Loneliness Mistaken For Dementia

August 30, 2018

When Clarrie Merrick turned up at the fledgling Waimea Menzshed the 87-year-old engineer had been given three months before heading to a dementia ward.

Waimea Menzshed coordinator Alan Kissell, who helped set up the Waimea club seven years ago, said Merrick’s story was a familiar one.

“It was a typical case of social isolation,” Kissell said.

“He was a man whose wife had died, and he’d been moved away from his friends, his business, and his network (in Auckland).

“He probably came a few months after we opened, and was here for five years with us.”

Merrick had been diagnosed with dementia, but starting making rapid improvements soon after getting involved in the club.

“Six months later his daughter comes back and said; ‘He’s pulling the wool over the doctor’s eyes, because they can’t find anything wrong with him.

“I said: ‘I tell you what, he’s actually a supervisor here at the shed’.”

Merrick became a key part of the organisation.

“There was nothing wrong with him, he’d just been stuck in an apartment, with no friends around and he’d been vegetating basically.

“He was an amazing guy who just had such a wealth of knowledge .. all he needed was some male company, some people who he could share his time with.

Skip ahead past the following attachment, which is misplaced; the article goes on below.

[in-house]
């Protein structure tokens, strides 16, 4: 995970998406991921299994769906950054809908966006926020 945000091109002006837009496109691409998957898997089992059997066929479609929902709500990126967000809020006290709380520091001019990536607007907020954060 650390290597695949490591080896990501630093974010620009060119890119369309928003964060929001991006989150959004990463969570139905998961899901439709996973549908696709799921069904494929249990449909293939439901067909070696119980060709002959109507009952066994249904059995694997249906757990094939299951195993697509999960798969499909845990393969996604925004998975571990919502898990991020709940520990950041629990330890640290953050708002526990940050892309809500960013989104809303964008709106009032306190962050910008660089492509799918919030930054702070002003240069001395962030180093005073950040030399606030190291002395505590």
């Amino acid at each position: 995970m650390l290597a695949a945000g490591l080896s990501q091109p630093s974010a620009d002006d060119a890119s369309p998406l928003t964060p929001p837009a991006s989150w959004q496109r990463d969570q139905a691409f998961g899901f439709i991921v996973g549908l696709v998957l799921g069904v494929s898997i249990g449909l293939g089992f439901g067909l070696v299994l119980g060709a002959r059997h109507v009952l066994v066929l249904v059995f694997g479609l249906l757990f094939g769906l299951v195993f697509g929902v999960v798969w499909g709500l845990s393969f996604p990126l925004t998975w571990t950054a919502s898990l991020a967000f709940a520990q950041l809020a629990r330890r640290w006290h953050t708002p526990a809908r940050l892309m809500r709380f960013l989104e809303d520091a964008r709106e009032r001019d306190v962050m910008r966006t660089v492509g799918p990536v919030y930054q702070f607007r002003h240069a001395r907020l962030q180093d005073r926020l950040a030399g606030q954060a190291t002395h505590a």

“He’d sit down with anyone, he’d always be thinking outside the box about how to approach a project. He was just an inspiration really.”

Kissell said there was a familiar pattern of men who struggled to adjust to life in retirement.

“I believe when they retire they lose their identity to a certain degree.

“They’ve gone from the identity of being Joe Bloggs builder or architect or whatever, and now it’s about where do I fit in?”

Kissell said a common problem for retired men was what he called “underfoot syndrome”.

“A lady might have the house to herself for 40 years, until her husband retires … that puts a bit of pressure on relationships when the guy is sitting at home bored.

“That’s underfoot syndrome, I had one lady say to me she calls her husband “pothole”, because he’s always in the bloody road.”

On his 90th birthday three years later, the club’s new engineering shed was named in honour of its oldest member.

While Merrick passed away in December of 2016, “Clarrie’s Shed” still stands as a reminder of the lasting impression he made on the club during the five years he was there.

There are dozens of Menzsheds located throughout the country, providing retired men a space to work on projects and develop friendships.

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